EDIT #3: Our fashion-challenged Mouse has responded not once, but twice! And both times manages to miss the point by miles. Plus he goes on an entertaining mini-rant about the APA is using propoganda buzzwords to demonize his libido, or something. Repeat after me: This is NOT about what you do or don't find attractive. It's about how you treat women. Mouse was the one who said sexualized in his post. Sexualization is not about what you THINK of women; it is about what you DO to them. I think I made the distinction between "attraction" and "sexualization" pretty clear in my post, but Mouse continues to respond as if I'm criticizing him for what he finds attractive or sexy.--Nenena
There are several components to sexualization, and these set it apart from healthy sexuality. Sexualization occurs when
- a person’s value comes only from his or her sexual appeal or behavior, to the exclusion of other characteristics;
- a person is held to a standard that equates physical attractiveness (narrowly defined) with being sexy;
- a person is sexually objectified—that is, made into a thing for others’ sexual use, rather than seen as a person with the capacity for independent action and decision making; and/or
- sexuality is inappropriately imposed upon a person.--The APA
Here's an interesting question: At what point do we define something as not being thought about someone, but being done to them?
"Objectified" is a good example. Supposedly, if I look at some cheesecake picture of a woman, and as the APA indicates, I do not see her as a person with her own individual personality and motivations, but instead view her in an entirely sexual manner, then I am "objectifying" her, and that is a form of sexualization.
However: I haven't actually done anything to this hypothetical woman except perhaps applied some personal lustful thoughts. And aside from some Gorean-style master/slave kind of arrangement, in what way could I seriously, truly, in this civilized part of the world, actually cause some woman to become literally nothing more than a sexual object by virtue of my thoughts alone?
And yet, that's the APA, defining "sexualization". And though that's not precisely the way Nenena herself uses it in her post, she cites the APA a couple times as the source of the definition.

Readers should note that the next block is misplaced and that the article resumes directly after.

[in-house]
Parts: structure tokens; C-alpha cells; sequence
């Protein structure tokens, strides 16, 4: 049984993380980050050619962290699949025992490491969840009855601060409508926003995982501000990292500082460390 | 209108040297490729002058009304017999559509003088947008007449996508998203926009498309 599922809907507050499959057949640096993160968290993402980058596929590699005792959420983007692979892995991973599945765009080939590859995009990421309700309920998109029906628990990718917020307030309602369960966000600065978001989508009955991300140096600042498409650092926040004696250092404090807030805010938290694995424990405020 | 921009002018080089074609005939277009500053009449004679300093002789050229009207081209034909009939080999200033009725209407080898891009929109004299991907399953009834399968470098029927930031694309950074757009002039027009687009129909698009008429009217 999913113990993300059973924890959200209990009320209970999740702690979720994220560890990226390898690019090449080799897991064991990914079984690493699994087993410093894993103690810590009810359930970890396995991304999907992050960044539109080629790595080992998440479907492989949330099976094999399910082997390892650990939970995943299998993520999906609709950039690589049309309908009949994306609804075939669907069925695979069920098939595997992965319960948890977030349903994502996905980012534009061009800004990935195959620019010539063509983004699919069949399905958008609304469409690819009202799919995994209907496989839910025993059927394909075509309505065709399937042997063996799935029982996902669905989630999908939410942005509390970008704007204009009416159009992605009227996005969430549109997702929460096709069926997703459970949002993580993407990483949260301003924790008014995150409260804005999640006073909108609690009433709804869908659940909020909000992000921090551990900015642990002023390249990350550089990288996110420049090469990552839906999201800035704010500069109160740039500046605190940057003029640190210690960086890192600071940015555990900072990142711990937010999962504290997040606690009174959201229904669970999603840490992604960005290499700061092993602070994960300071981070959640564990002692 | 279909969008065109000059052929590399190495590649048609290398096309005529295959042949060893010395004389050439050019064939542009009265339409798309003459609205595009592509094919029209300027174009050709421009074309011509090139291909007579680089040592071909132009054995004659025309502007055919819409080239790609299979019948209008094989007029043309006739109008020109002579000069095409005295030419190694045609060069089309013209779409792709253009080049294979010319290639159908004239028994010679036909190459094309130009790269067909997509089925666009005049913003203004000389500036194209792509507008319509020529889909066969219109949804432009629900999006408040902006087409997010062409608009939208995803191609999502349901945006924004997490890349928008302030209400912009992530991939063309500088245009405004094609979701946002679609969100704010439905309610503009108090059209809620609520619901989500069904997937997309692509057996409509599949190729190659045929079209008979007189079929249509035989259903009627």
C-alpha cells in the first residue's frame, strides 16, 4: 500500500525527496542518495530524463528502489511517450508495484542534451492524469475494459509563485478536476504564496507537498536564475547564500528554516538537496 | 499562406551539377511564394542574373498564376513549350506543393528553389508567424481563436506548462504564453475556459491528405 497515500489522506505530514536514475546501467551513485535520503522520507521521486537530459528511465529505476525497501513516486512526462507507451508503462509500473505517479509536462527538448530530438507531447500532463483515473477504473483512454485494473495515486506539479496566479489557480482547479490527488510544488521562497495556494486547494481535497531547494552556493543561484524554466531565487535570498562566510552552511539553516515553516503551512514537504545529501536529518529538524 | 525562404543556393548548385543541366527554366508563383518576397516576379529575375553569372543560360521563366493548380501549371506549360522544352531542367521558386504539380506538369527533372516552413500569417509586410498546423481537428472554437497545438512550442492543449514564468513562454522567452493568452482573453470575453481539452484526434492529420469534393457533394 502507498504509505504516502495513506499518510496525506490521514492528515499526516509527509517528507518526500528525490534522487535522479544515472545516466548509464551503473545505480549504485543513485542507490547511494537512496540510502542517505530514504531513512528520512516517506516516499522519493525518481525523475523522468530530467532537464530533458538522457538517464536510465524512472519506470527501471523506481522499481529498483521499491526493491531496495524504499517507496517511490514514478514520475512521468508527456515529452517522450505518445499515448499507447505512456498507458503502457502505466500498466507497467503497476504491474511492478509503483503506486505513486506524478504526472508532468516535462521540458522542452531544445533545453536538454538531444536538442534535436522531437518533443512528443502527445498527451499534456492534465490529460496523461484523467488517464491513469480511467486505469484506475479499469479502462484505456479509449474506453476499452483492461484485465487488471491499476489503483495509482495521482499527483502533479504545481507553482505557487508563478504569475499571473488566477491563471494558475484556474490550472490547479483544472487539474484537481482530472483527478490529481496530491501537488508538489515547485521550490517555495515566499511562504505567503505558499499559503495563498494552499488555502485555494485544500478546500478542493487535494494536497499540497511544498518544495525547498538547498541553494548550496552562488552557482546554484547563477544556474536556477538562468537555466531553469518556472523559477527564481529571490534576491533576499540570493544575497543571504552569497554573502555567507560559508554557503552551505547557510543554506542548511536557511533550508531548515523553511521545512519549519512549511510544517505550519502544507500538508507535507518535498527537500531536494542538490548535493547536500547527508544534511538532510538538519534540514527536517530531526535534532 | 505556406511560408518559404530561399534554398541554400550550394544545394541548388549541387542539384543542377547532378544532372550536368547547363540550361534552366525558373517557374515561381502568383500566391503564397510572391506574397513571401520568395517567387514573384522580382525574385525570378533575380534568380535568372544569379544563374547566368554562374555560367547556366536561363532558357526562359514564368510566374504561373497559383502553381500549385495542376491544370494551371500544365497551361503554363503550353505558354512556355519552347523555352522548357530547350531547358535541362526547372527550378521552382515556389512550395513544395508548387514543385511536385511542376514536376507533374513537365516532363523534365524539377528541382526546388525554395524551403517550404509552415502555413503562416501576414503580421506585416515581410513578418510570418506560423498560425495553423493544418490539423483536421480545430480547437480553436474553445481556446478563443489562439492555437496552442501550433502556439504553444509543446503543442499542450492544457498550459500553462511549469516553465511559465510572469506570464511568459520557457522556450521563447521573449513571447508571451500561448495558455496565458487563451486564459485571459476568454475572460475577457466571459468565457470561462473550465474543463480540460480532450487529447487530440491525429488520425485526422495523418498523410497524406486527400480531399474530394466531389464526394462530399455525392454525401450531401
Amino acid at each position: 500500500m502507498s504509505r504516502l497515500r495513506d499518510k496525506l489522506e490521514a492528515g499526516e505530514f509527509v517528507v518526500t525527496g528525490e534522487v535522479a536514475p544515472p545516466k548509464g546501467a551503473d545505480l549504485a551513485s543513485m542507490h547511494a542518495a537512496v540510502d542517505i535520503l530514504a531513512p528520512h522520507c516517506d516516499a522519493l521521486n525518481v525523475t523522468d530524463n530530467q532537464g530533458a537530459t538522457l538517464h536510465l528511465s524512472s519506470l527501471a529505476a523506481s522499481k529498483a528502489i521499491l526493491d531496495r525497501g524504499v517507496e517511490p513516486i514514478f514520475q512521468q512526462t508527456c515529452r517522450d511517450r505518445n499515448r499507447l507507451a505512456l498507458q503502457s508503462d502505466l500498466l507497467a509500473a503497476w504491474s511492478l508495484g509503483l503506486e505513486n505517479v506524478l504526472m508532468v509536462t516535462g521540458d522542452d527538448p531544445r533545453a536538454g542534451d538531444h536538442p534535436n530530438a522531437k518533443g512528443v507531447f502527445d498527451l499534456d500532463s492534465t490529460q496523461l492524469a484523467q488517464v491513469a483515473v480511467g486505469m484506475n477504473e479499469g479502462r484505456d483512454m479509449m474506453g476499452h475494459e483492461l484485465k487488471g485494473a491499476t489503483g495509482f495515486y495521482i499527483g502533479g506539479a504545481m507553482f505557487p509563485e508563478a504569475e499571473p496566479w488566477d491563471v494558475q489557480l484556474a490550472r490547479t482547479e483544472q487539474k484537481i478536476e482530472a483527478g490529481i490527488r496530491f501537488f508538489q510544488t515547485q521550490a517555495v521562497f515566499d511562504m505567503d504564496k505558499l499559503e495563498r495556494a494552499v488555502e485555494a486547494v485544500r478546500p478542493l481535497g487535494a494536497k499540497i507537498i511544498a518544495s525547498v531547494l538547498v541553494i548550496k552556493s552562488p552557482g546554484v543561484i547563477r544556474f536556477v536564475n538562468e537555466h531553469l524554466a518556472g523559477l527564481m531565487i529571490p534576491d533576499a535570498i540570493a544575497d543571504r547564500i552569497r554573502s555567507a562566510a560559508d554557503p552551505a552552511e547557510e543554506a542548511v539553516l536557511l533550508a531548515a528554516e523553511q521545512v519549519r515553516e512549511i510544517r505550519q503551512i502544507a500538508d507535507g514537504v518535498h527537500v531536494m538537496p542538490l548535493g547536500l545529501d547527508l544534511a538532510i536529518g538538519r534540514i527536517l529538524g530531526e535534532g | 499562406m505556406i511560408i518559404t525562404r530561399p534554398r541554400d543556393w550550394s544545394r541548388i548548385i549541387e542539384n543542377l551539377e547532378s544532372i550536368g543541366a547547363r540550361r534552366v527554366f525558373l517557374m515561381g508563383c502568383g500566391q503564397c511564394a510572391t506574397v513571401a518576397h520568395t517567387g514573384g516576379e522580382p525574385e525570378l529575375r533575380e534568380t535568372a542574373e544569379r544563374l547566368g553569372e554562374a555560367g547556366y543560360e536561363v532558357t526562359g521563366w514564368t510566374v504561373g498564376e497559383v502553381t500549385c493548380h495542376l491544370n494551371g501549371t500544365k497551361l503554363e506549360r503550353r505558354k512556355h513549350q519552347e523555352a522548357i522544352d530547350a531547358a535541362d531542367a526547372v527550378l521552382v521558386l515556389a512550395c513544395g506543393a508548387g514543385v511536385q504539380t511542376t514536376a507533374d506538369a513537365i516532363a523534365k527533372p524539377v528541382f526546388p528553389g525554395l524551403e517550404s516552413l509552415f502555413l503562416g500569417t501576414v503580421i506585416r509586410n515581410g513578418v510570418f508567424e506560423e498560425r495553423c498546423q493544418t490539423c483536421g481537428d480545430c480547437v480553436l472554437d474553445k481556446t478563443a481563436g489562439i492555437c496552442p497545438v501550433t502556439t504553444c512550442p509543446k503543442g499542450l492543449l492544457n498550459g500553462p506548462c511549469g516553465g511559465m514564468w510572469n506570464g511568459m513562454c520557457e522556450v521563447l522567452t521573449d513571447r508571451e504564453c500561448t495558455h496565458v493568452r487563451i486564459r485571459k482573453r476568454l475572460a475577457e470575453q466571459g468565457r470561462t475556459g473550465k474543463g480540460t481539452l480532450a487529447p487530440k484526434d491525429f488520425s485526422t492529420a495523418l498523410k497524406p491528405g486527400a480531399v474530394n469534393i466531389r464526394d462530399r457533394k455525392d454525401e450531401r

As I mentioned previously, the APA's definition is so vague and/or broad as to be able to be applied to almost any barely-related situation. I don't think this is an accident. If you can say that nearly anything is "sexualization", then you can speak out against nearly anything you disagree with and slap a Bad Nasty Label on it. Sexualization is Bad, This Thing is Sexualization, therefore This Thing is Bad.
If you are going to use the APA as the source of your definition, you ought to factor in all of what that entails, not just what's convenient for your argument at the time.
For the APA, as presented in the definition above, it IS about what people think, what they find attractive. Do I need to elaborate? Very well:
"a person is held to a standard that equates physical attractiveness (narrowly defined) with being sexy"
While "sexy" isn't (for me, at least) based entirely on physical attractiveness, it's sure as hell the primary factor. Or to be more exact, physical attractiveness has to be present for "sexy" to occur in my brain. A good-looking woman does not always give the signal of "sexy"; however, an unattractive woman simply does not spark that signal at all.
Now, you can parse the APA sentence above in a number of ways. If "physical attractiveness = sexy" is the standard, then what is the result and injustice the APA is implying here? That if someone is good-looking, that they are automatically assumed to be "sexy"? Or is it that someone who doesn't measure up to someone's standards for physical attractiveness can't be considered "sexy"?
In either case, whether someone is considered "sexy" is first and foremost what someone thinks, not what someone does, although whether someone is considered "sexy" may well affect how that person is approached. Whether or not you think a person's criteria for "sexy" is reasonable or fair, that's how they think. The APA would have you consider those thoughts to be "sexualization".
Nenena may have a clearer, narrower, more precisely-defined version of "sexualization" she prefers to use.
Maybe she should present it to the APA first, so they can make it an official part of their lexicon. That way, when she takes me to task for not using her version of the word, there'll actually be someone else using her version besides, you know, her.
----------oh, and also----------
"but Mouse continues to respond as if I'm criticizing him for what he finds attractive or sexy."
Let's recap: I compared Wonder Woman's outfit to sexy lingerie. Nenena's response was to mock me for being "confused" about what was sexy lingerie and what wasn't. If that isn't a criticism of me finding something about WW's costume to be sexy, what is?
"I have an idea! Let's get on Anon's case for saying WW's outfit is sexy like lingerie, and then pretend like that's not what we said at all! All alternate personalities and realities in favor, say 'aye'!"